Thursday, October 29, 2015

Worldviews, choices, and destinations.

There are two competing foundational worldviews; each one containing radically different end results. 

One worldview, the naturalist/humanist/secular worldview, tells us that we came into being by accident (not guided by intelligence), that the only purpose we have is the purpose we give ourselves, and that we are responsible to no higher being or cause.

The competing worldview, the Biblical worldview, claims that humans were created by God, for His purposes, and that we are accountable to Him.  This worldview tells us that we have failed to live as God required, thus incurring His judgment, but that He has also provided the way whereby we may be reconciled to Him.

The naturalistic camp believes that science has proven their viewpoint to be true; however, they still have no explanation for our existence except to believe that “it just happened”…no rhyme, no reason…just a cosmic accident that somehow (without intelligent guidance) organized itself into everything we see today.  This theory requires faith in the proposition that ‘nothing arranged itself over millions (perhaps billions) of years into the incredibly complex universe existing today’.

Those who believe a Biblical worldview see the evidence of intelligence all around us.  The intricacies of the flower and the eyeball offer clear testimony of design.  The idea of everything simply ‘evolving’ and ‘improving’ (especially when science actually tells us that our universe is headed the opposite direction; becoming increasingly disorganized and chaotic) into the universe in which we now live stretches the very bounds of cognitive activity let alone common sense.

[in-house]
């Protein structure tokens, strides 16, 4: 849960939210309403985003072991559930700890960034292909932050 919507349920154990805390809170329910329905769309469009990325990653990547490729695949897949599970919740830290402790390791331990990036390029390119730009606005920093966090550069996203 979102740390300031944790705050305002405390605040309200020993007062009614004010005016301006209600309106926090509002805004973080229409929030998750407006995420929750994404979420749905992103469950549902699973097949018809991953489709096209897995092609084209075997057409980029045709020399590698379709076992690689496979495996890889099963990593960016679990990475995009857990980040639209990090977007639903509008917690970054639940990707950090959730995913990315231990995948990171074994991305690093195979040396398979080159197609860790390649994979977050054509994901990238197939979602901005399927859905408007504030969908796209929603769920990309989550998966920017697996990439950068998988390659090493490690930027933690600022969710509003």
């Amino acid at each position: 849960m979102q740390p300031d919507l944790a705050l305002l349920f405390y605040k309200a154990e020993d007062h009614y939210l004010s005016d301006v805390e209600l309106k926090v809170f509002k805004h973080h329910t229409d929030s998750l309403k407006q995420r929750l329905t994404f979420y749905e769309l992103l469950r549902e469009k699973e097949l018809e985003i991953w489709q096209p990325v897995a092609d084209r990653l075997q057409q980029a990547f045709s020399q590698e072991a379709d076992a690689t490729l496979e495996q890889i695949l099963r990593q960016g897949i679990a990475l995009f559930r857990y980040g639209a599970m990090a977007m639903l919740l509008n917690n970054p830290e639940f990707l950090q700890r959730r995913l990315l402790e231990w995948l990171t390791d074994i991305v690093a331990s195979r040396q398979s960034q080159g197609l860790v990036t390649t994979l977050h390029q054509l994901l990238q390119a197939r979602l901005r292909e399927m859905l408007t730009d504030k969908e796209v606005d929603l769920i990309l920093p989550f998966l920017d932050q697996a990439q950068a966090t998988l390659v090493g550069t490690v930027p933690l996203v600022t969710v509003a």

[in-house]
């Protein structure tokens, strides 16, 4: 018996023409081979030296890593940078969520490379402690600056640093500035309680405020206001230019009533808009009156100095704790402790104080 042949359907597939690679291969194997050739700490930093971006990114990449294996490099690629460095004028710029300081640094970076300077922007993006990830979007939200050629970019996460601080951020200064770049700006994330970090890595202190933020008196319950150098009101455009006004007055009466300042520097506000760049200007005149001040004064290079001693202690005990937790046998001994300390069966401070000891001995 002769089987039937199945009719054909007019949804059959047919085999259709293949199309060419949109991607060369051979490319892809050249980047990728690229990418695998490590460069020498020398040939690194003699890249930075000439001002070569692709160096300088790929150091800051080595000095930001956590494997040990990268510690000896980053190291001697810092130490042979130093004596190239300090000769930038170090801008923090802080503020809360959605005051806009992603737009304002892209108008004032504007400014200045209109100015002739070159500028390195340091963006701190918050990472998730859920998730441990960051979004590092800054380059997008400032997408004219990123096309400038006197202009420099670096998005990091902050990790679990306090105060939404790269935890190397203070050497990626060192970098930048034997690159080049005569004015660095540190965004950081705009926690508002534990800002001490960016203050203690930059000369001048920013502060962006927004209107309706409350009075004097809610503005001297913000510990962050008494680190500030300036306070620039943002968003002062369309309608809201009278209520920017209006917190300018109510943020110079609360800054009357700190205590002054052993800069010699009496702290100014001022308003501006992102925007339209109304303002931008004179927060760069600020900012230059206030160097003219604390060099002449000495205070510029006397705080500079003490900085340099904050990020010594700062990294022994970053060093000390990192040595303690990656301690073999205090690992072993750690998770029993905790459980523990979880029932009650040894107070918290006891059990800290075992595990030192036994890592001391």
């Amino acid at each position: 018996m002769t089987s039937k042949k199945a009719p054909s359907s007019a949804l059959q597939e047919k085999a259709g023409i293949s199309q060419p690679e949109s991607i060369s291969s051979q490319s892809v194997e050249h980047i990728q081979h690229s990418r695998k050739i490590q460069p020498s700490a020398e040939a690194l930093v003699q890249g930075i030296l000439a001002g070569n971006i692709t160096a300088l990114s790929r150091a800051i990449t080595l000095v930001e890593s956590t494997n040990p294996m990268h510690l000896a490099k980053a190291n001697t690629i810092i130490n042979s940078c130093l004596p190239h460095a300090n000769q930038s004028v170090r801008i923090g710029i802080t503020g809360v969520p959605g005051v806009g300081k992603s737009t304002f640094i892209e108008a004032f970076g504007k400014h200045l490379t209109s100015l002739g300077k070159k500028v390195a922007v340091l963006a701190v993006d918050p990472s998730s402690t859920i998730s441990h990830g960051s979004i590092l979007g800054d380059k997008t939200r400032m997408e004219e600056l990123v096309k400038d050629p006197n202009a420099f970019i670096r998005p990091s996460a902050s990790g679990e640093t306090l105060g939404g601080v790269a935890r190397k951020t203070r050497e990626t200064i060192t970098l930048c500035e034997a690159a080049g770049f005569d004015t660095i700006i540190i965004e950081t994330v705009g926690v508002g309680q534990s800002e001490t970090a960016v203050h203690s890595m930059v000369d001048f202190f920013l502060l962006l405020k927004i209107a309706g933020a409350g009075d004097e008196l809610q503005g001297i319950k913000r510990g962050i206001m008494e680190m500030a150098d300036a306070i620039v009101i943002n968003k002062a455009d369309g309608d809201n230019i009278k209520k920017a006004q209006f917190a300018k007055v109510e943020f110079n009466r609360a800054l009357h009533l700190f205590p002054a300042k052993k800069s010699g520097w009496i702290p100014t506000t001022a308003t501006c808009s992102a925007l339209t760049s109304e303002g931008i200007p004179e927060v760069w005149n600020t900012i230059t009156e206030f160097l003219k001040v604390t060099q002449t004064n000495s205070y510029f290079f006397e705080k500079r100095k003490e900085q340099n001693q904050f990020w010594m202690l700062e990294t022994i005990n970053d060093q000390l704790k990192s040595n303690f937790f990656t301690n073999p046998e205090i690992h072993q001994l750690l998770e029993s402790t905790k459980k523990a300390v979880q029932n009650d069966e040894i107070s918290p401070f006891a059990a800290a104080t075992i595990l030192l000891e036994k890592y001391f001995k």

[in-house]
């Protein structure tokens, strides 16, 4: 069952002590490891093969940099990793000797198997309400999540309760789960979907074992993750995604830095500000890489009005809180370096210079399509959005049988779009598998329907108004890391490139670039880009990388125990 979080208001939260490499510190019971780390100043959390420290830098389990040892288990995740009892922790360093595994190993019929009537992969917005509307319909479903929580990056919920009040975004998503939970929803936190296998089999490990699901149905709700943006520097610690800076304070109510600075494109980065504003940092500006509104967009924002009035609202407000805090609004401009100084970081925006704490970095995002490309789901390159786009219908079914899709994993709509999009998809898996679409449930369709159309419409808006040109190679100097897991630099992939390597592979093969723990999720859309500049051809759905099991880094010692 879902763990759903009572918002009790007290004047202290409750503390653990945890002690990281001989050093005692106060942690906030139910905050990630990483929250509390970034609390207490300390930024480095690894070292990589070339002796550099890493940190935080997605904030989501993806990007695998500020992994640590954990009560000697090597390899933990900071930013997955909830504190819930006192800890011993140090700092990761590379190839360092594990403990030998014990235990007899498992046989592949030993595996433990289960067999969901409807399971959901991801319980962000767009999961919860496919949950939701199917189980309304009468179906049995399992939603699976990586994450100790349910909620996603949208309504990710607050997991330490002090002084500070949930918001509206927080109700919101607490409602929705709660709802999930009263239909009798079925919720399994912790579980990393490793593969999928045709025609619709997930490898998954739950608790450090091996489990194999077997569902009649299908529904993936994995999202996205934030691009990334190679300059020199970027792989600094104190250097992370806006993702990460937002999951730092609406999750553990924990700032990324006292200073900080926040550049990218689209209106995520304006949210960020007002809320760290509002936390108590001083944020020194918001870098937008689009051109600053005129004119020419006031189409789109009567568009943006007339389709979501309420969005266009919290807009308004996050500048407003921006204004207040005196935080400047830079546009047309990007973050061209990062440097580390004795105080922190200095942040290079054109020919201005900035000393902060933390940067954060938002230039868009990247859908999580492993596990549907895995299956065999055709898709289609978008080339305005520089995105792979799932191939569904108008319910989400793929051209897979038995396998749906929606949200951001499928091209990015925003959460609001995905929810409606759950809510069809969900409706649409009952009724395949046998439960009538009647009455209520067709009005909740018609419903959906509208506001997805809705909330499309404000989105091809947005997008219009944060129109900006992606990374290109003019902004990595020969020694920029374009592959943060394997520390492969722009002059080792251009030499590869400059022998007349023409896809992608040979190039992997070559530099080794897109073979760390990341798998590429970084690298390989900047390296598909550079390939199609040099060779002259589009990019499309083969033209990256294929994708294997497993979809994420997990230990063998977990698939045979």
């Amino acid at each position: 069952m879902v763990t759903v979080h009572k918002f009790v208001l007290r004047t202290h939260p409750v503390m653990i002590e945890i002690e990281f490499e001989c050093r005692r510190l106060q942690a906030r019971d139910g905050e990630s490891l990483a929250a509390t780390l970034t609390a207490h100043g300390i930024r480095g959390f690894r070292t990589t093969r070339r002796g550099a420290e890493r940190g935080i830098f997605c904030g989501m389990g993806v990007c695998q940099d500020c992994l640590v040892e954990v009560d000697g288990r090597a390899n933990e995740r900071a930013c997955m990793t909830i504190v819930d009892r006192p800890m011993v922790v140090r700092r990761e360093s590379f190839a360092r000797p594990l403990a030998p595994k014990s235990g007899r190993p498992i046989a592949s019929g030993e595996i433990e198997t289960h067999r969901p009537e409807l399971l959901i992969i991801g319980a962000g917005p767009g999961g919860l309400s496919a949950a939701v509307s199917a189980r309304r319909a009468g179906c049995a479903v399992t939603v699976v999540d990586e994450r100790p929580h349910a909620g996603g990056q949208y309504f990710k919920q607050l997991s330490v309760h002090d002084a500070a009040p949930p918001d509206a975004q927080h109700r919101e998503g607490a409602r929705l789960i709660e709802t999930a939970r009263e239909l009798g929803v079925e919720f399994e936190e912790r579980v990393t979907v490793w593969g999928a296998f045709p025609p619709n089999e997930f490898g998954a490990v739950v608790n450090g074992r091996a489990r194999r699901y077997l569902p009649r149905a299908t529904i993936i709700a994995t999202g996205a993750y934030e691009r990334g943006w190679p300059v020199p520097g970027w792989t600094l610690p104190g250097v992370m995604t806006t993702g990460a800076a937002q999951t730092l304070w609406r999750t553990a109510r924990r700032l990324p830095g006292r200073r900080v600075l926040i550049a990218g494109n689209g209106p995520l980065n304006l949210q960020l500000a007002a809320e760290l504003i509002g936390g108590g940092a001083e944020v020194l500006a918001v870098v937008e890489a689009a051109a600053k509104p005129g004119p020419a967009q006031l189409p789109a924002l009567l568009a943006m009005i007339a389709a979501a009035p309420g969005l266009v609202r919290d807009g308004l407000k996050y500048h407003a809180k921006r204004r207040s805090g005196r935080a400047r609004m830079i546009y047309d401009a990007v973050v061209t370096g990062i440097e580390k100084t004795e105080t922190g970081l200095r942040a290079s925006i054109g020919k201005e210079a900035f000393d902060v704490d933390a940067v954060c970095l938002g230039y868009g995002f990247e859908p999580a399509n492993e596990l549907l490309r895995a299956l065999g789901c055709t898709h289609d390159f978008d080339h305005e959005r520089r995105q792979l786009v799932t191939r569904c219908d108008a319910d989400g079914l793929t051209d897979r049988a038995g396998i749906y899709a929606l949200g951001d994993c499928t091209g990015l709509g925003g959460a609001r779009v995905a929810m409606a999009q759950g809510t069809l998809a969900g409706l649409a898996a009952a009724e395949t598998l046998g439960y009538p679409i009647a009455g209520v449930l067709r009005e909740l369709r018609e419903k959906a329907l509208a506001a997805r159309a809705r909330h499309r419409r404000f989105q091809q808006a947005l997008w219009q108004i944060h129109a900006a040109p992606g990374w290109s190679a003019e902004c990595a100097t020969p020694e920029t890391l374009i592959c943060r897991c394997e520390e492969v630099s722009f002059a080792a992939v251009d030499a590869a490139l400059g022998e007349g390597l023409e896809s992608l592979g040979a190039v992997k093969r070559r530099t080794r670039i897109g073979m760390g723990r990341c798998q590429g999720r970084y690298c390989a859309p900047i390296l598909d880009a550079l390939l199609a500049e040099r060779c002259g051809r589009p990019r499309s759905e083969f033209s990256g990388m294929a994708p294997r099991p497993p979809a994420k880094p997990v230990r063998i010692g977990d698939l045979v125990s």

Make no mistake; each of these worldviews requires ‘faith’.  One either places that ‘faith’ in an all-powerful and wise Creator God as being responsible for our existence, and to whom we are ultimately accountable, or our ‘faith’ is place in random accidental occurrences governed by nothing (or governed by the “laws of physics” which came about by those same random accidental occurrences), with no purpose, headed nowhere.

The Bible tells us that the end result of a life lived according to each of these worldviews is radically different.  The naturalist/humanist/secular viewpoint is described as a gate that is, “…wide and the way is broad that leads to destruction, and there are many who enter through it” (Matthew 7:13).  The Biblical worldview is portrayed as a gate that is, “…small and the way is narrow that leads to life, and there are few who find it” (Matthew 7:14).  So, in essence, what we are confronted with is the choice between ‘destruction’ and ‘life’.  When seen in this way, does anyone truly desire ‘destruction’?

God has given each of us the responsibility, and ability, and opportunity to choose which worldview we will adopt.  He loves each of us and wants us to have a saving, loving relationship with Him; but, He leaves the decision up to us: we can follow the wide gate that leads to destruction or we can follow the narrow gate (by trusting in Jesus Christ and living for Him) that leads to life now and for eternity.

As Moses told the Israelite people after explaining the inevitability of this choice, “I call heaven and earth to witness against you today, that I have set before you life and death, the blessing and the curse. So choose life in order that you may live, you and your descendants, by loving the Lord your God, by obeying His voice, and by holding fast to Him…” (Deuteronomy 30:19-20 NASB).

There is no more serious decision to be made.


Resources:
New American Standard Bible